Mexican cuisine is home to the most complex sauce in the entire world – mole sauce. You might be asking yourself what mole sauce is doing on a blog about bizarre foods when every taqueria in the world serves it. The answer is simple; no dish in any cuisine or culture is more complex than mole, and good mole is very hard to come by. No other sauce requires more labor or care than mole. In fact, any store-bought and just about any mole at a restaurant is not good. For the most part, the only good mole you will find is from the kitchens of Mexican families where the recipe has been passed on through several generations. The ingredients that go into mole are also completely random items you would normally never put in a sauce. I am passionate about Mexican food. Rhonda is to Asian food and culture as I am to Mexican. I’ve lived in Mexican neighborhoods nearly my entire life, and I have fallen in love with their food and culture.
As common as mole sauce is, there is nothing common about how it’s made, and every mole is completely different from the rest. It’s made from some of the most random ingredients including: nuts, seeds, cinnamon, cloves, bread, and tortillas. It is simmered and reduced several times over, and takes several days to make. Sometimes it’s sweet, sometimes spicy, sometimes tangy, and sometimes robust. It can be green, red, brown, white, or black depending on its preparation. Sometimes it is thick, and sometimes it is thin. It is a magical sauce that is usually made completely wrong. It truly is one of the most bizarre sauces in the world.
Mole Poblano Negro Sauce Recipe:
This recipe is from Master Chef contestant David Martinez, who hails from right here on the south side of Chicago. This recipe has been passed on through his family for several generations, and is quite possibly the best mole sauce I have ever had.
- 2T sesame seeds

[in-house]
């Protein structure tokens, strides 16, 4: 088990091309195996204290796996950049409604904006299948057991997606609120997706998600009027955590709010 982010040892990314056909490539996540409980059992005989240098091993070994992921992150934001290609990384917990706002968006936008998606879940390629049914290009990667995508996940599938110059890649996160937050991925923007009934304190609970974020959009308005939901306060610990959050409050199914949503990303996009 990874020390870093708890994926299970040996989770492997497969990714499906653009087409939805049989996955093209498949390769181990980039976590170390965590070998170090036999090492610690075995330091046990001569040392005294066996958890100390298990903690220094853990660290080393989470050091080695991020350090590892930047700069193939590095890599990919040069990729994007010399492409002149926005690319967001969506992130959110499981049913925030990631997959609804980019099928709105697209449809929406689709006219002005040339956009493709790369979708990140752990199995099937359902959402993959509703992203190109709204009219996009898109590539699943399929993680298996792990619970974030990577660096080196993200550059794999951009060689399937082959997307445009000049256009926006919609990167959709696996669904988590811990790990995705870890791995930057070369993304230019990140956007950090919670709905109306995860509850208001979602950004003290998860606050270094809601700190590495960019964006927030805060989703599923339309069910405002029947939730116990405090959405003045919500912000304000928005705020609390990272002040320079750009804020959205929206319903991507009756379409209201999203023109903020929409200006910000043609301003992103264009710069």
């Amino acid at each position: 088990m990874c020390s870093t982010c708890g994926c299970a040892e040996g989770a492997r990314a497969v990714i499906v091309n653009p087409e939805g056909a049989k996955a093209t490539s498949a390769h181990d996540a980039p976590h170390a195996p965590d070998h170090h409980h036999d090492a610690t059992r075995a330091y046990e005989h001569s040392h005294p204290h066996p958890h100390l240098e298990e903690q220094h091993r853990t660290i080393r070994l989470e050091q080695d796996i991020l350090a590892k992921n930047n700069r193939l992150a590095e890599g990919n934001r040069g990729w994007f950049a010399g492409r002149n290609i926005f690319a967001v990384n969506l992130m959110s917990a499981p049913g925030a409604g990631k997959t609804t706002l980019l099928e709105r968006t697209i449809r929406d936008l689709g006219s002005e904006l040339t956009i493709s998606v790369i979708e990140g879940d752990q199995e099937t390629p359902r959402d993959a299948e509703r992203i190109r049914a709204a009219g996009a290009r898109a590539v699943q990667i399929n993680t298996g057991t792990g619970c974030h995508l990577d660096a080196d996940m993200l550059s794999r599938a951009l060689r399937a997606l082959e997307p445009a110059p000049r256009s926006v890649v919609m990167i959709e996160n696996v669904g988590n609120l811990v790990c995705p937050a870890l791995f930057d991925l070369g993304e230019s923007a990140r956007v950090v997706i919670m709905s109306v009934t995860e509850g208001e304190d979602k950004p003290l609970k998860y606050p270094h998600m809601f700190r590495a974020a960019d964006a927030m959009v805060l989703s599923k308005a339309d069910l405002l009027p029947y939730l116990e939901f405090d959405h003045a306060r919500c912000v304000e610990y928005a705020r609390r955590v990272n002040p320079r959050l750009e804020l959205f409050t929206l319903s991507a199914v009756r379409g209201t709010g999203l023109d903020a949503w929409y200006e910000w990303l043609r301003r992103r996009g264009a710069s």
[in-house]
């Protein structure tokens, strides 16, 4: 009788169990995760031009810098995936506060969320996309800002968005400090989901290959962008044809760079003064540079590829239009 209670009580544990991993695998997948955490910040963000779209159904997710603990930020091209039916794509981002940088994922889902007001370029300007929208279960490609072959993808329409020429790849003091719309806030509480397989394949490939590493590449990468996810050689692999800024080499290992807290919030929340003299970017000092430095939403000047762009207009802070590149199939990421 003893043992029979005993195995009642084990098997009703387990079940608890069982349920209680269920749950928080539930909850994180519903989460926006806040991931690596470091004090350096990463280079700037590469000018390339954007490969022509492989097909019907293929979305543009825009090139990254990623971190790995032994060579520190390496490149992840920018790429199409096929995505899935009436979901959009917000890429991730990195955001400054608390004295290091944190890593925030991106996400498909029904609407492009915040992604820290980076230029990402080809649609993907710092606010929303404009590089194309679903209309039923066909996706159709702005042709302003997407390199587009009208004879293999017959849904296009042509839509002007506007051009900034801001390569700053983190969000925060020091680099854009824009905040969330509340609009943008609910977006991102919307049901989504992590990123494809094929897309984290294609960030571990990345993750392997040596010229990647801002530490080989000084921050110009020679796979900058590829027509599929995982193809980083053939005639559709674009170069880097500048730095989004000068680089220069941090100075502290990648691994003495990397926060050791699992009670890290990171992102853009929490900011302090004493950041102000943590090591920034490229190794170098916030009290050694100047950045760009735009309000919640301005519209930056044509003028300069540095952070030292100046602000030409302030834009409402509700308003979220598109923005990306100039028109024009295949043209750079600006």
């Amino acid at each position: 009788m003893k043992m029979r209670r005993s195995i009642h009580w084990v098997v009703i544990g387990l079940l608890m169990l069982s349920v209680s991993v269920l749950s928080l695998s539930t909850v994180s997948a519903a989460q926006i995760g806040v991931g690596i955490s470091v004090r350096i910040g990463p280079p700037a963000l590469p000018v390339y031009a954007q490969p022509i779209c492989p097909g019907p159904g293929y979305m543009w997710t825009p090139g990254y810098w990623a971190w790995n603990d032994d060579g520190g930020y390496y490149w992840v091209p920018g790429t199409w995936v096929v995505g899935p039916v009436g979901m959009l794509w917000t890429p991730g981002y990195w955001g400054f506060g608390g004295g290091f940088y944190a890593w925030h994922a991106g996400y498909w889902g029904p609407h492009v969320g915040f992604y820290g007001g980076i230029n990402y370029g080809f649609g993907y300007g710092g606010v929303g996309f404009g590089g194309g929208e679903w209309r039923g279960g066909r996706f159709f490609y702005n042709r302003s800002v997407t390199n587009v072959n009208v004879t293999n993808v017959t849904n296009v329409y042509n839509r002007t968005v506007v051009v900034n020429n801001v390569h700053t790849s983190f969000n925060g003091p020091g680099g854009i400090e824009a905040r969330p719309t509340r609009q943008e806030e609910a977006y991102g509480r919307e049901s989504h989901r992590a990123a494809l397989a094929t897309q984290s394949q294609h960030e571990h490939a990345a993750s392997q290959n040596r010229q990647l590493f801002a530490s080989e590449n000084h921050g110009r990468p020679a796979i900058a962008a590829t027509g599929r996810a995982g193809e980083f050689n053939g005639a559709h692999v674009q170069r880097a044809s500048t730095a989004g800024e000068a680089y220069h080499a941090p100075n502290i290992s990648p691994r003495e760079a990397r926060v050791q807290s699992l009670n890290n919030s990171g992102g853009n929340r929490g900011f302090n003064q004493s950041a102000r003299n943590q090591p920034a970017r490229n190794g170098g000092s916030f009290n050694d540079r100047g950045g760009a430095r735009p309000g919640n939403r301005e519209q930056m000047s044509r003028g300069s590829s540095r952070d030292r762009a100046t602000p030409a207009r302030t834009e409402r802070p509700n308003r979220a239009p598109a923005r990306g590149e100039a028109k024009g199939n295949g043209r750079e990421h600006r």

- 1T pumpkin seeds
- 1T peanuts
- 1T blanched almonds
- 2t black peppercorns
- 2 cloves
- 1/4 of a star anise bud
- 1 bay leaf
- 1/4t coriander seeds
- 1/2 of a cinnamon stick
- 6 garlic cloves
- 2T raisins1 roll of french bread cut into 1″ slices
- 1 corn tortilla
- 1 large yellow onion
- 4 plum tomatoes
- 8c chicken stock
- 2t salt
- 7 mulato chiles seeded and stemmed
- 5 pasila chiles seeded and stemmed
- 4 ancho chiles seeded and stemmed
- 1/4c Mexican ibarra chocolate
In a large skillet, pan-roast the seeds, nuts, peppercorns, anise, cloves, bay leaf, coriander, and cinnamon stick in 1 tablespoon of lard. Once roasted, remove the bay leaf and set aside. Transfer the mixture into a blender. In the same pan, roast the garlic, onion, and raisins in 1 tablespoon of lard, then add the mixture to the blender. In the same pan, roast the tomatoes until you are able to peel off the skins, then add the pulp to the blender. Then pan roast the bread in the same pan, and add to the blender. Pan roast the tortilla and add to the blender. Pan roast the chiles and add to the blender.Blend the ingredients until smooth. A little chicken stock can be added to unstick the mixture in the blender.
Melt 2 tablespoons of lard in a large stockpot, and add the mixture in from the blender. Cook the mixture until it thickens into a paste. Add 2 cups of chicken stock and the bay leaf. Simmer until reduced by half. Taste the mixture and add salt as needed, but don’t add much. Add two more cups of stock and reduce by half once again, and check the saltiness and add salt as needed.
Add in the chocolate and let it completely melt. Once the mixture reduces by half again, check the saltiness once more and add more as needed. Add two more cups of chicken stock and simmer until reduced by half once again. Test and add the salt once more. Reduce by 1/8th, and test the salt one more time.Let the mole simmer until it becomes smooth and thick enough to coat the back of the spoon. It shouldn’t be pasty or soupy, but right in-between. Smother this sauce over any favorite Mexican dishes including tamales, enchiladas, tortas, or just eaten with chips.